Database of articles from peer-reviewed journals covering the humanities and social sciences. Most journals in this collection are published by non-commercial publishers such as university presses and scholarly societies.
Definitive database on the nature and use of language. Covers three fundamental areas: research in linguistics (the nature and structure of human speech); research in language (speech sounds, sentence and word structure, meaning in language forms, spelling, phonetics); and research in speech, language, and hearing pathology.
Citation database of scholarly articles spanning the sciences, social sciences, arts, and humanities. Indexing goes back to 1900. This database can also search for articles that cite a particular work or author. Formerly called Web of Knowledge.
Search the web for articles, books, theses, and other sources spanning many disciplines. Many results will be from scholarly sources. Access full-text articles from your search by selecting the FullText@NAU link. To see the FullText@NAU links in Google Scholar from any computer anywhere, link your Google Scholar account to NAU.
Writing Resources - selected books from the catalog
Being There by C. W. Watson (Editor)This book draws on the experience of international anthropologists from Italy, the Himalayas, Northern England, Bangladesh and Indonesia. Being There examines the close relationships anthropologists establish with friends and informants in the field. Collectively they describe the varying ways in which that closeness affects the nature of the anthropologists' observation, as well as an understanding of themselves and their discipline.
Call Number: Ebscohost Ebook
Publication Date: 1999-01-20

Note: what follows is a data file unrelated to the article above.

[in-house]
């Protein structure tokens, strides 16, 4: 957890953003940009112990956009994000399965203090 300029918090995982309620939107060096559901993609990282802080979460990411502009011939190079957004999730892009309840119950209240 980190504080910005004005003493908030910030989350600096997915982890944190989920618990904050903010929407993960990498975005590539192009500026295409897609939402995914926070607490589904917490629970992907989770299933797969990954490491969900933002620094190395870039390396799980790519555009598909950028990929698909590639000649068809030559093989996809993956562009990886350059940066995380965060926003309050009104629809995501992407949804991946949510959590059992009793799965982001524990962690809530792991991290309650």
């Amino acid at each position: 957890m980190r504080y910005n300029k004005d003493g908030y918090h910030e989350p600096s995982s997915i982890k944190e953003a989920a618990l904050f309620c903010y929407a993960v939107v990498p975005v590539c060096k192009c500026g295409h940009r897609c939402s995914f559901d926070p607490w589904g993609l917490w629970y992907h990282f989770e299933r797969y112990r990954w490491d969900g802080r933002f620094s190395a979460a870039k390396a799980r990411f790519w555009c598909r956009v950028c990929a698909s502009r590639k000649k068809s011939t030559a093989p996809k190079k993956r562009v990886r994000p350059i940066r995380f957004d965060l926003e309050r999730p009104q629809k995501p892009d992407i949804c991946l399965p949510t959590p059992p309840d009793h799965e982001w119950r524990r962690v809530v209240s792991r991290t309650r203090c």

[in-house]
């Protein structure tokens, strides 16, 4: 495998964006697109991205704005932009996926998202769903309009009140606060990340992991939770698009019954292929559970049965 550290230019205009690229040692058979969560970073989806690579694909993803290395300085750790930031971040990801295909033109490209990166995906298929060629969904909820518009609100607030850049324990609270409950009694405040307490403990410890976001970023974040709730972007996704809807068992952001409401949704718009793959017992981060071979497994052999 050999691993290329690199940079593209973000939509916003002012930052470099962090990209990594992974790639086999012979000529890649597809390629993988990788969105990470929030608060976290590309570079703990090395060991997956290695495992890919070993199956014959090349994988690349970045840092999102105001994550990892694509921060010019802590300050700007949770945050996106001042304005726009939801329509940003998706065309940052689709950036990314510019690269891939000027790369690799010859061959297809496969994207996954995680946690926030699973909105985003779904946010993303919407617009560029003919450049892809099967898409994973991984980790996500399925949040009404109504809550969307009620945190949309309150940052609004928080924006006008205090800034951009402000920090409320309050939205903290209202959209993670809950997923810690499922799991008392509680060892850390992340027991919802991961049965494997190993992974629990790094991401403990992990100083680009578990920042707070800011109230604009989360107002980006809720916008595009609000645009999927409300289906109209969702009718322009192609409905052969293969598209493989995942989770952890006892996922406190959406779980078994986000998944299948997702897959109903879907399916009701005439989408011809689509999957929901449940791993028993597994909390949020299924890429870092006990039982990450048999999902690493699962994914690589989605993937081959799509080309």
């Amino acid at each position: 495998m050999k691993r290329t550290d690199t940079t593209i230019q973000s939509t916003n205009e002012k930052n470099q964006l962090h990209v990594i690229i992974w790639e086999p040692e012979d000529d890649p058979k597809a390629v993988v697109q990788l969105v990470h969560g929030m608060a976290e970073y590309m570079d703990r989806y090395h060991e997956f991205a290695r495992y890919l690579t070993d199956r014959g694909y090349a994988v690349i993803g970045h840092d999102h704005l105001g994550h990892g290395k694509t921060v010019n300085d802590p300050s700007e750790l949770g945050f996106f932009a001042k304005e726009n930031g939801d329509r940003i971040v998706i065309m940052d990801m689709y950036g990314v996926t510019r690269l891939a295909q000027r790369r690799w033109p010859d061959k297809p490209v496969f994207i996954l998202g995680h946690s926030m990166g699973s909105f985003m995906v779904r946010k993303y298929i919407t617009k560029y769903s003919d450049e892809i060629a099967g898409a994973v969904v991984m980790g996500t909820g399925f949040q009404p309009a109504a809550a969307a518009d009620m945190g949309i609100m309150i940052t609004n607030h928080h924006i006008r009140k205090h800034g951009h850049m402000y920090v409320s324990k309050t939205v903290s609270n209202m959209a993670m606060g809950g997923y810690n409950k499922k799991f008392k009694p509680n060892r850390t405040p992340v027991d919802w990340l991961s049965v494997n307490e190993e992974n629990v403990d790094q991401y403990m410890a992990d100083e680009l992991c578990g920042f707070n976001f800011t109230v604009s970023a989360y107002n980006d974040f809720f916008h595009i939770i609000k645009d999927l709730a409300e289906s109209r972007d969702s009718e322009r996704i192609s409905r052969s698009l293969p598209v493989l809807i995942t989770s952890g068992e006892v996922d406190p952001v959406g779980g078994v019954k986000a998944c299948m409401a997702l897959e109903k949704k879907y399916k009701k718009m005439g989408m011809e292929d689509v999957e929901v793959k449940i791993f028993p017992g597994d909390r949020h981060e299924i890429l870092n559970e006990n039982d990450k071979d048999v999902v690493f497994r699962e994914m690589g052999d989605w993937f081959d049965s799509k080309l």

Writing in Anthropology by Shan-Estelle BrownWriting in Anthropology is the ideal, pocket-sized manual for undergraduate students and emerging anthropologists who wish to improve their writing.Anthropology is a rapidly changing, global social science that encompasses a wide range of subfields, including archeology, cultural anthropology, biological/physical anthropology, linguistic anthropology, medical anthropology, and applied anthropology. It is also a growing field. While the economicdownturn might motivate many college students to seek majors they perceive as more practical, the United States Bureau of Labor Statistics projects job growth for anthropologists and archaeologists through 2020 at 21%, which is faster than the average for all other occupations. And more undergraduate students in the United States are majoring in the social sciences and history than ever before: 175,000 students were social science and history majors in 2009-10 (the specific number of anthropology majors is not available). In Canada, another 134,700 undergraduates major in Social and Behavioral Sciences and Law, 4,000 of them in anthropology. Beyond serving their own majors, anthropology departments offer many courses for non-majors; indeed, at many universities it is one of the go-to fields for students seeking to fulfill both general education and W (writing-intensive) course requirements.Writing is central to the work of anthropologists and they employ a wide range of genres, including fieldnotes, ethnographies, journal articles, reviews, reports, essays, personal narratives, and grant proposals. Most anthropology courses-both those in the major and for general education and Wrequirements-include substantial writing assignments. Those assignments often align with the professional genres listed above, but perhaps more are framed as school or apprentice genres-reading responses, summaries, literature reviews, personal reflections, and research papers-designed to helpstudents process course content.While anthropologists appreciate good writing and occasionally focus explicitly on it-each year, for example, the American Anthropological Association holds a workshop on writing for graduate students and professionals-there is no compact, practical writing guide that meets the needs ofundergraduates and beginning graduate students. This Brief Guide aims to address that gap by pursuing four goals:* Introduce the major genres and habits of writing in anthropology.* Explain how reflexivity, expression, and interpretation are vital to the field.* Convey insider strategies for writing and editing in the discipline.* Describe the basic conventions for using sources; and to model a scholarly yet accessible style.